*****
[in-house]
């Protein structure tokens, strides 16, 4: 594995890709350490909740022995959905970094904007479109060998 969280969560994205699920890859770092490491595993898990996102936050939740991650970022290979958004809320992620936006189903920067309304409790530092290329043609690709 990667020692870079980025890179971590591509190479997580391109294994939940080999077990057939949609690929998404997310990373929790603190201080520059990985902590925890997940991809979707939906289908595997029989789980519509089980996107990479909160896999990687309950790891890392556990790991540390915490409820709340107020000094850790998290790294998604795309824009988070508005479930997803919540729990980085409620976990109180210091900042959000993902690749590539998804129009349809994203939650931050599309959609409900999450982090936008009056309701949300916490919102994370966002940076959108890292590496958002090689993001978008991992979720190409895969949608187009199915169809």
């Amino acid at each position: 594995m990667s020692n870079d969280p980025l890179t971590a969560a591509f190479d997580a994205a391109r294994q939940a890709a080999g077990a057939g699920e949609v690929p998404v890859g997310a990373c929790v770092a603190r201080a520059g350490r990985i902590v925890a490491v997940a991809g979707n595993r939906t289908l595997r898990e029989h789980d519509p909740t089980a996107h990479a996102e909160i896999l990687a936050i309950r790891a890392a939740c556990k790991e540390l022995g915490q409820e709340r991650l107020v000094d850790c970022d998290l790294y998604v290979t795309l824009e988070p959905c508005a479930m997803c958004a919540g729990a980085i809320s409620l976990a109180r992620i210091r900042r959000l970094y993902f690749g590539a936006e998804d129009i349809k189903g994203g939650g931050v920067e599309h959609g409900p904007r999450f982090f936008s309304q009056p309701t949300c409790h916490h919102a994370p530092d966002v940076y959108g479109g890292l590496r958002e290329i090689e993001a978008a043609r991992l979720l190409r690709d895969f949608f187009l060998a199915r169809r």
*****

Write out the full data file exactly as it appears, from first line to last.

[in-house]
């Protein structure tokens, strides 16, 4: 594995890709350490909740022995959905970094904007479109060998 969280969560994205699920890859770092490491595993898990996102936050939740991650970022290979958004809320992620936006189903920067309304409790530092290329043609690709 990667020692870079980025890179971590591509190479997580391109294994939940080999077990057939949609690929998404997310990373929790603190201080520059990985902590925890997940991809979707939906289908595997029989789980519509089980996107990479909160896999990687309950790891890392556990790991540390915490409820709340107020000094850790998290790294998604795309824009988070508005479930997803919540729990980085409620976990109180210091900042959000993902690749590539998804129009349809994203939650931050599309959609409900999450982090936008009056309701949300916490919102994370966002940076959108890292590496958002090689993001978008991992979720190409895969949608187009199915169809």
């Amino acid at each position: 594995m990667s020692n870079d969280p980025l890179t971590a969560a591509f190479d997580a994205a391109r294994q939940a890709a080999g077990a057939g699920e949609v690929p998404v890859g997310a990373c929790v770092a603190r201080a520059g350490r990985i902590v925890a490491v997940a991809g979707n595993r939906t289908l595997r898990e029989h789980d519509p909740t089980a996107h990479a996102e909160i896999l990687a936050i309950r790891a890392a939740c556990k790991e540390l022995g915490q409820e709340r991650l107020v000094d850790c970022d998290l790294y998604v290979t795309l824009e988070p959905c508005a479930m997803c958004a919540g729990a980085i809320s409620l976990a109180r992620i210091r900042r959000l970094y993902f690749g590539a936006e998804d129009i349809k189903g994203g939650g931050v920067e599309h959609g409900p904007r999450f982090f936008s309304q009056p309701t949300c409790h916490h919102a994370p530092d966002v940076y959108g479109g890292l590496r958002e290329i090689e993001a978008a043609r991992l979720l190409r690709d895969f949608f187009l060998a199915r169809r």